Research shows that gamblers identified the Leave vote approaching an hour in advance the currency experts in a city are creating an “arbitrage” window where the price difference between the FX and betting market produced over 8% of return on the pound.
From the Cambridge University, economists associated the behaviors of the Betfair betting market and the sterling-dollar exchange rate from closing the polls, when the odds of 11 to 1 being offered on Brexit.
Researchers claim that both the markets were “ineffective informational” slow to respond despite the data available and the flooding from vote counts across the globe. This intended there was money to be made trading earlier on the market.
The change in efficiency within the two markets generated an hour on selling and hedging the result of a survey on Betfair have made over 9 cents of earnings per pound sterling a substantial “enlarged return”, in theory, have seen incisive traders making millions.
Researchers claim the outcomes support the sign that gambling or the alleged “prediction markets”, provides superior forecasts of election outcomes than either polls or experts.
Lead author of the study published in the International Journal of Forecasting, Dr. Tom Auld commented that “Punters trading on Betfair are a different group of people to those dealing in FX for international finance. It looks like the gamblers had a better sense that Leave could win, or that it could at least go either way”.
“The findings describe that participants in both the markets have faced the behavioral unfairness as results unfolded. Primarily, both gamblers and traders cannot believe that the UK was voting to consent to the EU, but this distress remained for longer in a city”.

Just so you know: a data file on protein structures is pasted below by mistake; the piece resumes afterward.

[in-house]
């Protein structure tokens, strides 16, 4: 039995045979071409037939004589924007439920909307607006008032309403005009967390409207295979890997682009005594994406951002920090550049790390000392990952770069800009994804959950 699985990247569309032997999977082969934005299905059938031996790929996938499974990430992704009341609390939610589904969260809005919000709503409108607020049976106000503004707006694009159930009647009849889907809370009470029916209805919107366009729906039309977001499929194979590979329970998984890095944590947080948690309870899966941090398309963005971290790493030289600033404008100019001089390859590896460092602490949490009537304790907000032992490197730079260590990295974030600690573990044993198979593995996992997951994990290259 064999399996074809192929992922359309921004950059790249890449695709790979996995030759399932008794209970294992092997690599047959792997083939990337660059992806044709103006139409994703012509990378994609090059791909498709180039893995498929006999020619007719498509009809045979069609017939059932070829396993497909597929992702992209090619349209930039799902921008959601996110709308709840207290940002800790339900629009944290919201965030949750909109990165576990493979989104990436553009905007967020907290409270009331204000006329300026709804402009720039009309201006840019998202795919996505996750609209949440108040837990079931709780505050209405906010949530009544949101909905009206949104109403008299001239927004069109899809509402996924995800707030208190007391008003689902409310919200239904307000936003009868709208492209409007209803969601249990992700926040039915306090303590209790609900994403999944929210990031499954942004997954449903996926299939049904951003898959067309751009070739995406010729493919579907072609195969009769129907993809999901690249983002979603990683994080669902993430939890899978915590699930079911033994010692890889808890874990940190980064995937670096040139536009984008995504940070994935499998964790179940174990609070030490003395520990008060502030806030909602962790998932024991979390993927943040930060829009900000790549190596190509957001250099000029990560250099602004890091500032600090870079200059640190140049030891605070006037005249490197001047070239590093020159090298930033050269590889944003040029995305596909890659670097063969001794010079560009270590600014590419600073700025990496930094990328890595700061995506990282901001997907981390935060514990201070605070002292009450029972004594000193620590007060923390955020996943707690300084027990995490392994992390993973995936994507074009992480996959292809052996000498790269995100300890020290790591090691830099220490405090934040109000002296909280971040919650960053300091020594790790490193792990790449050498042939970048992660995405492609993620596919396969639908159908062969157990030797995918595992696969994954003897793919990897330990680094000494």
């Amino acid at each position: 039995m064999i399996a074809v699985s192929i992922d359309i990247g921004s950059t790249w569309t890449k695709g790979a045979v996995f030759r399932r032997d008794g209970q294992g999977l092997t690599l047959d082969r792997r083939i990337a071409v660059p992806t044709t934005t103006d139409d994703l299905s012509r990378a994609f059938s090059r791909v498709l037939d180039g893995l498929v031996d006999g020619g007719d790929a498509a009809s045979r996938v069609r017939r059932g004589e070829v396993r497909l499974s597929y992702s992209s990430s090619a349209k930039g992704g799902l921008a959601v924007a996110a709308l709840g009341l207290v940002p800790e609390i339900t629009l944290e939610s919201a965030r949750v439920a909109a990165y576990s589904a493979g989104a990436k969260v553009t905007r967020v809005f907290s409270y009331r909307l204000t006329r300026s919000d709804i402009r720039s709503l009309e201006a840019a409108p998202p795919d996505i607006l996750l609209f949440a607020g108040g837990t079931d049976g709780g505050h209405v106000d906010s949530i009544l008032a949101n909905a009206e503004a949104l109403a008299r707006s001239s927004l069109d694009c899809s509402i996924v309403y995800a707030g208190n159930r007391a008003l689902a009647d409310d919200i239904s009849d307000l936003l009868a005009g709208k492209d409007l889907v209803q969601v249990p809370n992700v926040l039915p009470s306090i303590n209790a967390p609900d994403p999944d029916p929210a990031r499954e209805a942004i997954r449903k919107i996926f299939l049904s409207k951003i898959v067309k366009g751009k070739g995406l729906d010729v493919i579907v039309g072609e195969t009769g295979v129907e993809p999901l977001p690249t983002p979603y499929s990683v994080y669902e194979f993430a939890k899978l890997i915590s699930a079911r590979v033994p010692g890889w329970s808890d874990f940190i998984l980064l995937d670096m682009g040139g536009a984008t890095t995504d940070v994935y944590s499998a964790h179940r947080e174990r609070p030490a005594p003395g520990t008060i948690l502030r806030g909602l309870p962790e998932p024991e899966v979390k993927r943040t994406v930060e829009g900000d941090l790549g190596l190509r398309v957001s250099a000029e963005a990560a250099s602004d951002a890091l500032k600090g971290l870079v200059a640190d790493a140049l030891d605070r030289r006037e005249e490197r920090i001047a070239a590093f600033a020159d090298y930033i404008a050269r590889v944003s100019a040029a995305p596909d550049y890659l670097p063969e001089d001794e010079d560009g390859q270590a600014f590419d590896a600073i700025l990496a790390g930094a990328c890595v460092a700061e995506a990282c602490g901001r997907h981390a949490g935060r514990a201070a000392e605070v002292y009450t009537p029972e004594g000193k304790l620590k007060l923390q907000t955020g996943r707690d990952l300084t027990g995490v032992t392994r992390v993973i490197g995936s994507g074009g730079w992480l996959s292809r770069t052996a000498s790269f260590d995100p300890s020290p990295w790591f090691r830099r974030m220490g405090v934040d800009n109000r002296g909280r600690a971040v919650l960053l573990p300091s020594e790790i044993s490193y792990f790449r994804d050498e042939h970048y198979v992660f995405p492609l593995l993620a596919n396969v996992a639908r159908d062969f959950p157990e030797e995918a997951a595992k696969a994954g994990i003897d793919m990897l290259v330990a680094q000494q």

Auld claimed that “According to theories such as the ‘efficient market hypothesis’, the markets discount all publicly available information, so you cannot get an edge on the market with data already out there”.
“However, using data publicly available at the time we show that the financial markets were inefficient, and should have predicted Brexit possibly over two hours before they did.”
Auld even said “If there is a second referendum, the vote should be better understood by markets in line with a theoretical concept called the adaptive markets hypothesis. Studies such as ours will mean that market participants will be primed to profit from any opportunities and inefficiencies”.
Auld described that “Prediction markets such as betting exchanges are an ‘incentive compatible’ way to elicit the private opinions of participants, as people are putting their money where their mouth is, whereas what they tell pollsters can be cheap talk”.
“Prediction markets, in theory, be used to help value or price financial assets during events such as major votes. This is an area will focus on for future research.”